May 26, 2010
After years of keeping mum on the Adsense revenue share, Google finally broke its silence and announced via an official blog post how much advertising money it shares to publishers.
On the Inside Adsense blog, Google disclosed that:
- For Adsense for Content (the usual contextual ads you see on most blogs), the revenue share of webmasters is 68%. This means for every $100 that advertisers pay to Google, $68 goes to the publisher while Google retains the remaining $32.
- For Adsense for Search (ads appearing on Google search results posted on one’s site), the revenue split is 51%-49%, slightly in favor of publishers. This means publishers get $51 for every $100 advertisers pay on Adsense for Search.
What does this mean to us bloggers and site publishers?
December 18, 2009
Got the following email from Google Adsense a few minutes ago.
As a publisher using link units on your pages, we’re writing to let you know about a recently resolved reporting issue that affected your account.
December 14, 2009
Last week I received an email from the Google Adsense Optimization Team giving me tips on how to supposedly increase my Adsense earnings. I even had to double-check that the email was really from them and not a phishing email.
Anyway, here goes their ad optimization tip.
August 25, 2009
On your site, Google Adsense ads appear promoting your competitor site. On your gadgets and technology blog, unrelated ads for weight loss and religion sometimes appear.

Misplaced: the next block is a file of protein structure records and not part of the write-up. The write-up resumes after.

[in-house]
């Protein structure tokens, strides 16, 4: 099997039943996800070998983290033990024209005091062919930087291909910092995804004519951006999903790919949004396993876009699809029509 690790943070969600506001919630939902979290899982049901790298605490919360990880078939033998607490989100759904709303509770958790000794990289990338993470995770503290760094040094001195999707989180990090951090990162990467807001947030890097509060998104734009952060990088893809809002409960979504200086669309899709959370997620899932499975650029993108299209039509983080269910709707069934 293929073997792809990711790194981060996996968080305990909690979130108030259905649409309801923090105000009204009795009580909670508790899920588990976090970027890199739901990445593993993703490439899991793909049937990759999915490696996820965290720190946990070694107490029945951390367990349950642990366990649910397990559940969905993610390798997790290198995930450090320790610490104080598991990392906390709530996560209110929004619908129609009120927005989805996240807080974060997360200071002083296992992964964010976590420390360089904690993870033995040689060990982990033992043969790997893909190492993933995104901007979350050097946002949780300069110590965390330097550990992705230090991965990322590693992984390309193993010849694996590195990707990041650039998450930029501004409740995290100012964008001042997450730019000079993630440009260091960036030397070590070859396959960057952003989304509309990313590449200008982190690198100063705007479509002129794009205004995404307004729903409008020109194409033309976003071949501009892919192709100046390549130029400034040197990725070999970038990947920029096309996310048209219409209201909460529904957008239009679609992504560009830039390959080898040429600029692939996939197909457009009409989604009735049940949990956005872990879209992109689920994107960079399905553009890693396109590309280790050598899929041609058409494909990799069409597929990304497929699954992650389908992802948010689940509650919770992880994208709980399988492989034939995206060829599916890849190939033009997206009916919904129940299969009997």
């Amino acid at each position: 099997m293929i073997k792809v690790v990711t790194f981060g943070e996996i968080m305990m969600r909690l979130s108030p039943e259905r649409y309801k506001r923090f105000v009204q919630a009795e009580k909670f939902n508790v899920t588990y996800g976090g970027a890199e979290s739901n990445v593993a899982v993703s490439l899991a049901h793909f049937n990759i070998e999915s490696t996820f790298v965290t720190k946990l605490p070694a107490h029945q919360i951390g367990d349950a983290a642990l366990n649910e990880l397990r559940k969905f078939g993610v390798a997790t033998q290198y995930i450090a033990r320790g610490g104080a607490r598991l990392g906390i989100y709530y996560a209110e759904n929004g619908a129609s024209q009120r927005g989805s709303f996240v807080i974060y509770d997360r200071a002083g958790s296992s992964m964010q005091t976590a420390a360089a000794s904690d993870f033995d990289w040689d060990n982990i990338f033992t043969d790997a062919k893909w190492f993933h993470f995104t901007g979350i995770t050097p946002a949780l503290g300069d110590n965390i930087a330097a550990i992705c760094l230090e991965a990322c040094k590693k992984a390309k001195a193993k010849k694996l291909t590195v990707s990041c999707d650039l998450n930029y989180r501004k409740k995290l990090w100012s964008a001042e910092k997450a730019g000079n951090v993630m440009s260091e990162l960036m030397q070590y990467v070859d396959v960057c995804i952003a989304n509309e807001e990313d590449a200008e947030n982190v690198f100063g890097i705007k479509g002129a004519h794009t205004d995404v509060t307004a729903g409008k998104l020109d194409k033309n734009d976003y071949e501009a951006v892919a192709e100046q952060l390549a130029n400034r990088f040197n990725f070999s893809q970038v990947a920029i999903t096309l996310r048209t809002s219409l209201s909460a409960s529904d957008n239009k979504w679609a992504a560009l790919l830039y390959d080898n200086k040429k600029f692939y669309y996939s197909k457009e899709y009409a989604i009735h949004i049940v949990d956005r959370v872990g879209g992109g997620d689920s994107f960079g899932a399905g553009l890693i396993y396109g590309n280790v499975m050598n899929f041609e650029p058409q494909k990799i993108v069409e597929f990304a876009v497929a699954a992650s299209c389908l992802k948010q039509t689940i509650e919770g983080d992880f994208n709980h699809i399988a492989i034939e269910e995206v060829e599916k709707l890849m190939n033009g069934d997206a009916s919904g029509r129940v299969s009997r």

If you are faced with the following problems as a Google Adsense publisher, what do you do?
The simple answer: you filter or block those unwanted ads. But how exactly?
July 7, 2009
I logged in to my Adsense account a few minutes ago and — surprise! — my Today’s Earnings is different from my Total Earnings of the day.
June 25, 2009
Question to Google Adsense publishers: Do you know what time of the day you earn the most Adsense income?
If not, then it’s time to use Google Analytics to find out.
June 25, 2009
If you haven’t noticed it yet, the font sizes of Google Adsense ads have now gotten bigger. That’s because the default font size of the ads is now “medium.”
Starting last week, publishers were given the option to change the font sizes from small to medium or large.
June 16, 2009
If you visited this site a few weeks ago, you probably noticed our Google Adsense ads have disappeared. What happened, you ask?
The simple answer: we were banned in Google Adsense — fortunately, only temporarily.
May 9, 2009
In the past few days, the number of ad clicks in my Google Adsense account remained virtually stable and yet revenue increased. Take a look at the screenshot of these two Adsense metrics taken from my Adsense stats in Analytics.
May 2, 2009
If you were able to successfully link your Adsense and Analytics accounts, you would see by now relevant stats about Adsense on your Analytics account.
Among others, you will see:
- which blog post brought the most ad clicks;
- which site delivered the most referred users who clicked on the ads;
- a comparison of your click-through rates (CTR), cost per impression (eCPM), and Adsense income
But one thing you will find weird sometimes is the difference of statistics on your Adsense account and on Analytics. For instance, Analytics may show a different number of ad clicks from that recorded on your Adsense account. Worse, your earnings on Adsense may be different from what is shown on Analytics.
Is this normal?